Sarah received a 2018 Investigative Reporters and Editors Award for her role in the ProPublica/NPR story, “They Got Hurt at Work and Then They Got Deported,” which explored how Florida employers and insurance companies were getting out of paying workers compensation benefits by using a state law to ensure injured undocumented workers were arrested or deported. Sarah attended Emerson College for a Bachelor’s Degree in Political Communication, and Columbia University for a fellowship and Master’s degree with the Stabile Center for Investigative Journalism.

About Sarah Betancourt

Sarah Betancourt is a long-time Latina reporter in Massachusetts. Prior to joining Commonwealth, Sarah was a breaking news reporter for The Associated Press in Boston, and a correspondent with The Boston Globe and The Guardian. She has written about immigration, incarceration, and health policy for outlets like NBC, The Boston Institute for Nonprofit Journalism, and the New York Law Journal. Sarah has reported stories such as a national look at teacher shortages, how databases are used by police departments to procure information on immigrants, and uncovered the spread of an infectious disease in children at a family detention center. She has covered the State House, local and national politics, crime and general assignment.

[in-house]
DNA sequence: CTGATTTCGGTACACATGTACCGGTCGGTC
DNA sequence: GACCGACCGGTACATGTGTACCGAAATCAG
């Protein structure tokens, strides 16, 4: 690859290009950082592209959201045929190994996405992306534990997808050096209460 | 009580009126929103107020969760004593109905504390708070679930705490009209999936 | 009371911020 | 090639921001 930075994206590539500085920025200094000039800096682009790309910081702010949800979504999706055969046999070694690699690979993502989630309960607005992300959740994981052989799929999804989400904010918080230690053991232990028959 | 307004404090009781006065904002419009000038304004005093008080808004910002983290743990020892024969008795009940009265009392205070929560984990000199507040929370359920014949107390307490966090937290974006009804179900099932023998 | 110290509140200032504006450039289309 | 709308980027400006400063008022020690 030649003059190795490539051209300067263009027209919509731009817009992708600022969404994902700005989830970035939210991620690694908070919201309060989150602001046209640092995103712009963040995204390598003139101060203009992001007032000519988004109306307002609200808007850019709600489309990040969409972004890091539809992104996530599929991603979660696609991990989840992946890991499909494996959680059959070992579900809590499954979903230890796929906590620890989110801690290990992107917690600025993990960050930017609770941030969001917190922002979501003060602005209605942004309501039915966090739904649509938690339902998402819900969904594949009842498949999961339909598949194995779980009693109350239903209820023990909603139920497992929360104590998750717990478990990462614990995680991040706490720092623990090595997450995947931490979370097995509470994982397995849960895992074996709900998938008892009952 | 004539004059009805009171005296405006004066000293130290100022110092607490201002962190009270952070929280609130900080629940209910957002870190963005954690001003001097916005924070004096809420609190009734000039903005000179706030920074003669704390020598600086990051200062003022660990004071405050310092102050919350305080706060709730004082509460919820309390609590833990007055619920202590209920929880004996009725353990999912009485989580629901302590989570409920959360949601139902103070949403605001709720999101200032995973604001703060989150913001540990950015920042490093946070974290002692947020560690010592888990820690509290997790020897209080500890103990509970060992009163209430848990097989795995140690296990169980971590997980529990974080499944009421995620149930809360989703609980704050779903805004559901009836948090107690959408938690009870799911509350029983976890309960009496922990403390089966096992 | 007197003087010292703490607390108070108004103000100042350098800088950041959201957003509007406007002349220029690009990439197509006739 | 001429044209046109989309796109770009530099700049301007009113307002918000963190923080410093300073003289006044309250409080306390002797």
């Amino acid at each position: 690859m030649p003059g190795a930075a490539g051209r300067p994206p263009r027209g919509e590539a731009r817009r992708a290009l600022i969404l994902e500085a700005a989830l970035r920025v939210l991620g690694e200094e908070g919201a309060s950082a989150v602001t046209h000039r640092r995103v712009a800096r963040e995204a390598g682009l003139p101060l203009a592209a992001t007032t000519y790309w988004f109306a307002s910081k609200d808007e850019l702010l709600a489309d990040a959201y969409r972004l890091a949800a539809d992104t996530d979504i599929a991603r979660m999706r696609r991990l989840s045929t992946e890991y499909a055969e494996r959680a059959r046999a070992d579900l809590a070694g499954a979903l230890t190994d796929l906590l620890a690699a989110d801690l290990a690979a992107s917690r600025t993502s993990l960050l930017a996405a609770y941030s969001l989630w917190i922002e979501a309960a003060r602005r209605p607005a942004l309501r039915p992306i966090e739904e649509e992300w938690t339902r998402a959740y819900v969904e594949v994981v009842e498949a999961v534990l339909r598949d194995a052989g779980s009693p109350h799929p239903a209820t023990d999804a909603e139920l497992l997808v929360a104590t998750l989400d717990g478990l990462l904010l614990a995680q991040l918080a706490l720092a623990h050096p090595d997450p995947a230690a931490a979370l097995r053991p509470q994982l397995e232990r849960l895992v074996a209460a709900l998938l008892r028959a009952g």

Sarah received a 2018 Investigative Reporters and Editors Award for her role in the ProPublica/NPR story, “They Got Hurt at Work and Then They Got Deported,” which explored how Florida employers and insurance companies were getting out of paying workers compensation benefits by using a state law to ensure injured undocumented workers were arrested or deported. Sarah attended Emerson College for a Bachelor’s Degree in Political Communication, and Columbia University for a fellowship and Master’s degree with the Stabile Center for Investigative Journalism.

The American Civil Liberties Union on Wednesday called on the Biden administration to shut down 39 ICE detention facilities nationwide, including the facility in Bristol County run by Sheriff Thomas Hodgson, a strong supporter of former president Trump and his immigration policies.

The ACLU said the Bristol County facility should be shut down because officials there used excessive force to deal with a violent incident in May 2020. The ACLU also said the Bristol County facility has already been substantially depopulated, and there is no practical justification for its continued existence.

Naureen Shah, senior advocacy and policy counsel at the ACLU, issued a statement saying closing the detention sites should be a no-brainer. “Millions of taxpayer dollars are being wasted to maintain thousands of empty beds and keep asylum seekers and immigrants in inhumane and life-threatening conditions,” she said. “The number of detained people is currently lower than it’s been in two decades.”